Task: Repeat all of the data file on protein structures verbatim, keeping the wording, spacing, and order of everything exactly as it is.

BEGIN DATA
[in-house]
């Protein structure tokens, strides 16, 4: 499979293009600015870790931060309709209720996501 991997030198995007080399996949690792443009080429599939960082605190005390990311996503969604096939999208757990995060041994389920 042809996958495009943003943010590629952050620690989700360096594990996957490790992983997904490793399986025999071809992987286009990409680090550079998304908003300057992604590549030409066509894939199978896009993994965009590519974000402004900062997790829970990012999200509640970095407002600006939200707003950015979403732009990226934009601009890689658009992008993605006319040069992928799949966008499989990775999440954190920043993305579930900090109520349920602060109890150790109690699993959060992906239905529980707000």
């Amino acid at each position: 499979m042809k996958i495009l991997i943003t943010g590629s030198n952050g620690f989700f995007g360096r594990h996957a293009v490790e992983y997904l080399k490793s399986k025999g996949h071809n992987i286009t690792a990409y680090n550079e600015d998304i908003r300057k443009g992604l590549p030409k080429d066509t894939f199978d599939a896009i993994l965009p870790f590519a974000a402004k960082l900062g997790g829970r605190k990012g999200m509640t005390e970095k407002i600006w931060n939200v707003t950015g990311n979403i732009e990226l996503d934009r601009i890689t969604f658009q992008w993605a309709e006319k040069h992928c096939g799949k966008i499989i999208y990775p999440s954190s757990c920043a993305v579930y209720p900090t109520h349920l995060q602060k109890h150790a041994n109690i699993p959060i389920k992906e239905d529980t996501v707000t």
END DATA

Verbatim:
[in-house]
């Protein structure tokens, strides 16, 4: 499979293009600015870790931060309709209720996501 991997030198995007080399996949690792443009080429599939960082605190005390990311996503969604096939999208757990995060041994389920 042809996958495009943003943010590629952050620690989700360096594990996957490790992983997904490793399986025999071809992987286009990409680090550079998304908003300057992604590549030409066509894939199978896009993994965009590519974000402004900062997790829970990012999200509640970095407002600006939200707003950015979403732009990226934009601009890689658009992008993605006319040069992928799949966008499989990775999440954190920043993305579930900090109520349920602060109890150790109690699993959060992906239905529980707000």
């Amino acid at each position: 499979m042809k996958i495009l991997i943003t943010g590629s030198n952050g620690f989700f995007g360096r594990h996957a293009v490790e992983y997904l080399k490793s399986k025999g996949h071809n992987i286009t690792a990409y680090n550079e600015d998304i908003r300057k443009g992604l590549p030409k080429d066509t894939f199978d599939a896009i993994l965009p870790f590519a974000a402004k960082l900062g997790g829970r605190k990012g999200m509640t005390e970095k407002i600006w931060n939200v707003t950015g990311n979403i732009e990226l996503d934009r601009i890689t969604f658009q992008w993605a309709e006319k040069h992928c096939g799949k966008i499989i999208y990775p999440s954190s757990c920043a993305v579930y209720p900090t109520h349920l995060q602060k109890h150790a041994n109690i699993p959060i389920k992906e239905d529980t996501v707000t």